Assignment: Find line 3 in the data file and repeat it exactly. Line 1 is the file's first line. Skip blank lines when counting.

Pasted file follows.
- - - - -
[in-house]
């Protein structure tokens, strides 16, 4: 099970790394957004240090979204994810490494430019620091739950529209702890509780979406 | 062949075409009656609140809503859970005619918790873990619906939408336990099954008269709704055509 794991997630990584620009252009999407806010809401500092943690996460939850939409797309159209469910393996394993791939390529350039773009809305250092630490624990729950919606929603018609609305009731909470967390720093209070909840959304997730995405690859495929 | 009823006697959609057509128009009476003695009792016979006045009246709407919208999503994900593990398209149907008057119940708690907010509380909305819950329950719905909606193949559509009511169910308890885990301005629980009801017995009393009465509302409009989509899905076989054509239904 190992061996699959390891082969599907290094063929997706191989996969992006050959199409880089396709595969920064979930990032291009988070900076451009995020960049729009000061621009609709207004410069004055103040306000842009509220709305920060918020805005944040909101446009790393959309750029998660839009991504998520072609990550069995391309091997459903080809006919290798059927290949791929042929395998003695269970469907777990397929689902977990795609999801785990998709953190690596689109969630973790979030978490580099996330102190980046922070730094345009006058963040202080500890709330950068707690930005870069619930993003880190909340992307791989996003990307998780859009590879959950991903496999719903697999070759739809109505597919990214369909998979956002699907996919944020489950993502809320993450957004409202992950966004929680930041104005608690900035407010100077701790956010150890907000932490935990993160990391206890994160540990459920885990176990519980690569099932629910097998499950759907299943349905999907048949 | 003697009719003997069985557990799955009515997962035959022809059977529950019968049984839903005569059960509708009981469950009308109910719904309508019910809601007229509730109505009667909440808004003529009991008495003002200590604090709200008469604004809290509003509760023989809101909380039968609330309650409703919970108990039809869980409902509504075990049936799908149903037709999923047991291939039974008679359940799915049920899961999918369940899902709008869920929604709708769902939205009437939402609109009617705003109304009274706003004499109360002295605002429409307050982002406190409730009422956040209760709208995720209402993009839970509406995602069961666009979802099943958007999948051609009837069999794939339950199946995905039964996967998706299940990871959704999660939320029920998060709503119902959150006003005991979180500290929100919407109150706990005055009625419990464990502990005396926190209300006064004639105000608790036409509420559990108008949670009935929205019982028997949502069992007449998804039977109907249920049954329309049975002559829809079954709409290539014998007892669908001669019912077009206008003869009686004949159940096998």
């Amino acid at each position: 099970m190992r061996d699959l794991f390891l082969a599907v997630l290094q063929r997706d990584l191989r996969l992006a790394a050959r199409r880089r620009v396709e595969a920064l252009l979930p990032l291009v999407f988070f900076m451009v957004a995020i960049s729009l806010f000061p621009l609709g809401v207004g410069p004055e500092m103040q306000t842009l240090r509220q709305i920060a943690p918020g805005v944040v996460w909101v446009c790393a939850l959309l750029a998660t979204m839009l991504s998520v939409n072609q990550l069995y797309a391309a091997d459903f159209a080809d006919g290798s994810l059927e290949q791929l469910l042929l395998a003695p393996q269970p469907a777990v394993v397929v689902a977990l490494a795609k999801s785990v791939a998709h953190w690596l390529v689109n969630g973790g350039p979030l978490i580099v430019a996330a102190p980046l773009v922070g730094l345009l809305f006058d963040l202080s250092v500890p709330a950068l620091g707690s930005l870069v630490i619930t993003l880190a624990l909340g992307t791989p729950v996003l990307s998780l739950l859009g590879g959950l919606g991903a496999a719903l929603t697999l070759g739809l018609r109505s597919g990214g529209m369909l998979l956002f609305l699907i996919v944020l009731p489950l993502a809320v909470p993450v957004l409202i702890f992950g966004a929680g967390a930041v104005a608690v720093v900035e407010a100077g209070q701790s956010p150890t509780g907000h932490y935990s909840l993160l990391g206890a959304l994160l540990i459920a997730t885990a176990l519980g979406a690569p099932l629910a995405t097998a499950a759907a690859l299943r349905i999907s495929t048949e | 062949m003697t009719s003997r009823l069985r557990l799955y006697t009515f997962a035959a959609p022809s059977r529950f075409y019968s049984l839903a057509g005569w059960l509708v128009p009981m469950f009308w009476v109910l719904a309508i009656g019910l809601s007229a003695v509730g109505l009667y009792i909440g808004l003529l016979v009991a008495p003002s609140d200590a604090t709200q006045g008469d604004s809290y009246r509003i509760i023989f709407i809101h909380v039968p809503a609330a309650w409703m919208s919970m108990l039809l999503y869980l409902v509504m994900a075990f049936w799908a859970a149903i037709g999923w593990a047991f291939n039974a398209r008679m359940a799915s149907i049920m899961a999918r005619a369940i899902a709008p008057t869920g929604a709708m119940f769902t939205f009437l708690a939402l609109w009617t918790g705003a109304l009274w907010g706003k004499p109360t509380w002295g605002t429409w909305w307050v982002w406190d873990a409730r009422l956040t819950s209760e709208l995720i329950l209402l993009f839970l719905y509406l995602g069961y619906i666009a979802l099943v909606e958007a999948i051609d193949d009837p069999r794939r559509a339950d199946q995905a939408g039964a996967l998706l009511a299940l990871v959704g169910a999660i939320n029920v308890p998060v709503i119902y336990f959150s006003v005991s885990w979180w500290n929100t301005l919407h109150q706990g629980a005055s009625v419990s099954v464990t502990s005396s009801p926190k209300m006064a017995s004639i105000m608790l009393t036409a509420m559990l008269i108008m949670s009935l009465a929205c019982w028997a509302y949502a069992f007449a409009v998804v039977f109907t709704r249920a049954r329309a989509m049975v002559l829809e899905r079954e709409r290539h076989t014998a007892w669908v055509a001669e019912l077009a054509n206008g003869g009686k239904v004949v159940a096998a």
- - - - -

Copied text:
């Amino acid at each position: 099970m190992r061996d699959l794991f390891l082969a599907v997630l290094q063929r997706d990584l191989r996969l992006a790394a050959r199409r880089r620009v396709e595969a920064l252009l979930p990032l291009v999407f988070f900076m451009v957004a995020i960049s729009l806010f000061p621009l609709g809401v207004g410069p004055e500092m103040q306000t842009l240090r509220q709305i920060a943690p918020g805005v944040v996460w909101v446009c790393a939850l959309l750029a998660t979204m839009l991504s998520v939409n072609q990550l069995y797309a391309a091997d459903f159209a080809d006919g290798s994810l059927e290949q791929l469910l042929l395998a003695p393996q269970p469907a777990v394993v397929v689902a977990l490494a795609k999801s785990v791939a998709h953190w690596l390529v689109n969630g973790g350039p979030l978490i580099v430019a996330a102190p980046l773009v922070g730094l345009l809305f006058d963040l202080s250092v500890p709330a950068l620091g707690s930005l870069v630490i619930t993003l880190a624990l909340g992307t791989p729950v996003l990307s998780l739950l859009g590879g959950l919606g991903a496999a719903l929603t697999l070759g739809l018609r109505s597919g990214g529209m369909l998979l956002f609305l699907i996919v944020l009731p489950l993502a809320v909470p993450v957004l409202i702890f992950g966004a929680g967390a930041v104005a608690v720093v900035e407010a100077g209070q701790s956010p150890t509780g907000h932490y935990s909840l993160l990391g206890a959304l994160l540990i459920a997730t885990a176990l519980g979406a690569p099932l629910a995405t097998a499950a759907a690859l299943r349905i999907s495929t048949e | 062949m003697t009719s003997r009823l069985r557990l799955y006697t009515f997962a035959a959609p022809s059977r529950f075409y019968s049984l839903a057509g005569w059960l509708v128009p009981m469950f009308w009476v109910l719904a309508i009656g019910l809601s007229a003695v509730g109505l009667y009792i909440g808004l003529l016979v009991a008495p003002s609140d200590a604090t709200q006045g008469d604004s809290y009246r509003i509760i023989f709407i809101h909380v039968p809503a609330a309650w409703m919208s919970m108990l039809l999503y869980l409902v509504m994900a075990f049936w799908a859970a149903i037709g999923w593990a047991f291939n039974a398209r008679m359940a799915s149907i049920m899961a999918r005619a369940i899902a709008p008057t869920g929604a709708m119940f769902t939205f009437l708690a939402l609109w009617t918790g705003a109304l009274w907010g706003k004499p109360t509380w002295g605002t429409w909305w307050v982002w406190d873990a409730r009422l956040t819950s209760e709208l995720i329950l209402l993009f839970l719905y509406l995602g069961y619906i666009a979802l099943v909606e958007a999948i051609d193949d009837p069999r794939r559509a339950d199946q995905a939408g039964a996967l998706l009511a299940l990871v959704g169910a999660i939320n029920v308890p998060v709503i119902y336990f959150s006003v005991s885990w979180w500290n929100t301005l919407h109150q706990g629980a005055s009625v419990s099954v464990t502990s005396s009801p926190k209300m006064a017995s004639i105000m608790l009393t036409a509420m559990l008269i108008m949670s009935l009465a929205c019982w028997a509302y949502a069992f007449a409009v998804v039977f109907t709704r249920a049954r329309a989509m049975v002559l829809e899905r079954e709409r290539h076989t014998a007892w669908v055509a001669e019912l077009a054509n206008g003869g009686k239904v004949v159940a096998a």